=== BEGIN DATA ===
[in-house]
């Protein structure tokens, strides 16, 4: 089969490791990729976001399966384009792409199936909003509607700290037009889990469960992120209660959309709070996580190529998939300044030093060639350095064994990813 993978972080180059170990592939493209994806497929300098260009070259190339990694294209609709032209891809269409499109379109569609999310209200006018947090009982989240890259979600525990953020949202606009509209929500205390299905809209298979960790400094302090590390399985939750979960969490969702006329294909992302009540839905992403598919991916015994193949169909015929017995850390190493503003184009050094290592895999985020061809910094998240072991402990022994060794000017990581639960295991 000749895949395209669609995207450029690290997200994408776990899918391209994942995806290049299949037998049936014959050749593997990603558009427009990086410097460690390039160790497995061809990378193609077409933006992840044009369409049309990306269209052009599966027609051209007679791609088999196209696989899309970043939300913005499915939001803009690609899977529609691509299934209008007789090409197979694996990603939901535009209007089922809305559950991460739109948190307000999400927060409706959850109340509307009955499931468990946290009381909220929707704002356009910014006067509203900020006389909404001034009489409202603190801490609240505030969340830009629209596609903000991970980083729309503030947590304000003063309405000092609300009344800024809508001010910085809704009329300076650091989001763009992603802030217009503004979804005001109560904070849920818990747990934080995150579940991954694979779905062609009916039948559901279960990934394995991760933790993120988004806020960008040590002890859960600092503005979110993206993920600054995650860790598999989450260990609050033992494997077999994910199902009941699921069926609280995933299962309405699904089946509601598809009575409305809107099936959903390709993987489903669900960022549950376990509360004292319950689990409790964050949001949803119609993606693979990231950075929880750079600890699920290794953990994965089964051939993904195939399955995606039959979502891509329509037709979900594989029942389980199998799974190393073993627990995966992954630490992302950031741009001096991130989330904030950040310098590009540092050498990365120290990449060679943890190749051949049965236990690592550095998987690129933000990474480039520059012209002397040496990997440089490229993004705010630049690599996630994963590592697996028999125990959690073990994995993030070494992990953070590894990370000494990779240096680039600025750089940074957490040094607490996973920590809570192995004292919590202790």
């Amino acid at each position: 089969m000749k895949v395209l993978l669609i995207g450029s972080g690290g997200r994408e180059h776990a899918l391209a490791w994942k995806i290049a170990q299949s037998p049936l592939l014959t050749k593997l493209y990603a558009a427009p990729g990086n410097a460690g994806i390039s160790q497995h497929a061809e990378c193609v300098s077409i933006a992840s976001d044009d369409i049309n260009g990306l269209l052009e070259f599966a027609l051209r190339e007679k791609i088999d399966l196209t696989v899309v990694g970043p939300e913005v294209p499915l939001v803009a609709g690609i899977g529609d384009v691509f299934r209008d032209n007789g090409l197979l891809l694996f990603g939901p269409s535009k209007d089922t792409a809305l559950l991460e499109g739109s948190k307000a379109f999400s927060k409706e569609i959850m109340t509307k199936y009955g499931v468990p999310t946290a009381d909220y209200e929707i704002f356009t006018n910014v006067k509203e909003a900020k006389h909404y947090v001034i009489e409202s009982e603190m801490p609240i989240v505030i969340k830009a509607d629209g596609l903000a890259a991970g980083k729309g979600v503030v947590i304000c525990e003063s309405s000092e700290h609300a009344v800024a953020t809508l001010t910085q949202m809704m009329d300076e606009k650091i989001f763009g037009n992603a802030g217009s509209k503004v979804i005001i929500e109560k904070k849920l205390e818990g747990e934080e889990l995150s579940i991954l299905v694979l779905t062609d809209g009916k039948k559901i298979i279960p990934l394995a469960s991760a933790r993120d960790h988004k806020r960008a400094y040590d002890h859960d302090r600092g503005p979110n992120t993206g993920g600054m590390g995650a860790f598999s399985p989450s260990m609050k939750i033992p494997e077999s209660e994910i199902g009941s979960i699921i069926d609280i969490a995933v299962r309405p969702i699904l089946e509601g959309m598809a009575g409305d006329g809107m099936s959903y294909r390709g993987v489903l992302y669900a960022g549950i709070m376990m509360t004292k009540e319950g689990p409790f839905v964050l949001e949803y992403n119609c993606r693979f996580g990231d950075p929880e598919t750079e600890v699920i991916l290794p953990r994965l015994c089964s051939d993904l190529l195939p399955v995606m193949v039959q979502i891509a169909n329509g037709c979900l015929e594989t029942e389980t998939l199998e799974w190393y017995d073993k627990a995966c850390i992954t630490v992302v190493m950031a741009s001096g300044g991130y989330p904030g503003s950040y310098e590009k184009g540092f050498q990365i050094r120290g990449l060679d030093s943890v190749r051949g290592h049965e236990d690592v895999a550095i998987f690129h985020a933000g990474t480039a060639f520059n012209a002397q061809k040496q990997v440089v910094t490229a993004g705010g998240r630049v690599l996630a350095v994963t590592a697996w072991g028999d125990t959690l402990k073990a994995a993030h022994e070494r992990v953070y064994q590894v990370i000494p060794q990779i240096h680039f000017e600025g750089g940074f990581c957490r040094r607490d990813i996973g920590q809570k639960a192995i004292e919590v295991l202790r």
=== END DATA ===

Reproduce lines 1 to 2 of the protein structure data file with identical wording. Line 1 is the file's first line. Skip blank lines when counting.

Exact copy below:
[in-house]
């Protein structure tokens, strides 16, 4: 089969490791990729976001399966384009792409199936909003509607700290037009889990469960992120209660959309709070996580190529998939300044030093060639350095064994990813 993978972080180059170990592939493209994806497929300098260009070259190339990694294209609709032209891809269409499109379109569609999310209200006018947090009982989240890259979600525990953020949202606009509209929500205390299905809209298979960790400094302090590390399985939750979960969490969702006329294909992302009540839905992403598919991916015994193949169909015929017995850390190493503003184009050094290592895999985020061809910094998240072991402990022994060794000017990581639960295991 000749895949395209669609995207450029690290997200994408776990899918391209994942995806290049299949037998049936014959050749593997990603558009427009990086410097460690390039160790497995061809990378193609077409933006992840044009369409049309990306269209052009599966027609051209007679791609088999196209696989899309970043939300913005499915939001803009690609899977529609691509299934209008007789090409197979694996990603939901535009209007089922809305559950991460739109948190307000999400927060409706959850109340509307009955499931468990946290009381909220929707704002356009910014006067509203900020006389909404001034009489409202603190801490609240505030969340830009629209596609903000991970980083729309503030947590304000003063309405000092609300009344800024809508001010910085809704009329300076650091989001763009992603802030217009503004979804005001109560904070849920818990747990934080995150579940991954694979779905062609009916039948559901279960990934394995991760933790993120988004806020960008040590002890859960600092503005979110993206993920600054995650860790598999989450260990609050033992494997077999994910199902009941699921069926609280995933299962309405699904089946509601598809009575409305809107099936959903390709993987489903669900960022549950376990509360004292319950689990409790964050949001949803119609993606693979990231950075929880750079600890699920290794953990994965089964051939993904195939399955995606039959979502891509329509037709979900594989029942389980199998799974190393073993627990995966992954630490992302950031741009001096991130989330904030950040310098590009540092050498990365120290990449060679943890190749051949049965236990690592550095998987690129933000990474480039520059012209002397040496990997440089490229993004705010630049690599996630994963590592697996028999125990959690073990994995993030070494992990953070590894990370000494990779240096680039600025750089940074957490040094607490996973920590809570192995004292919590202790």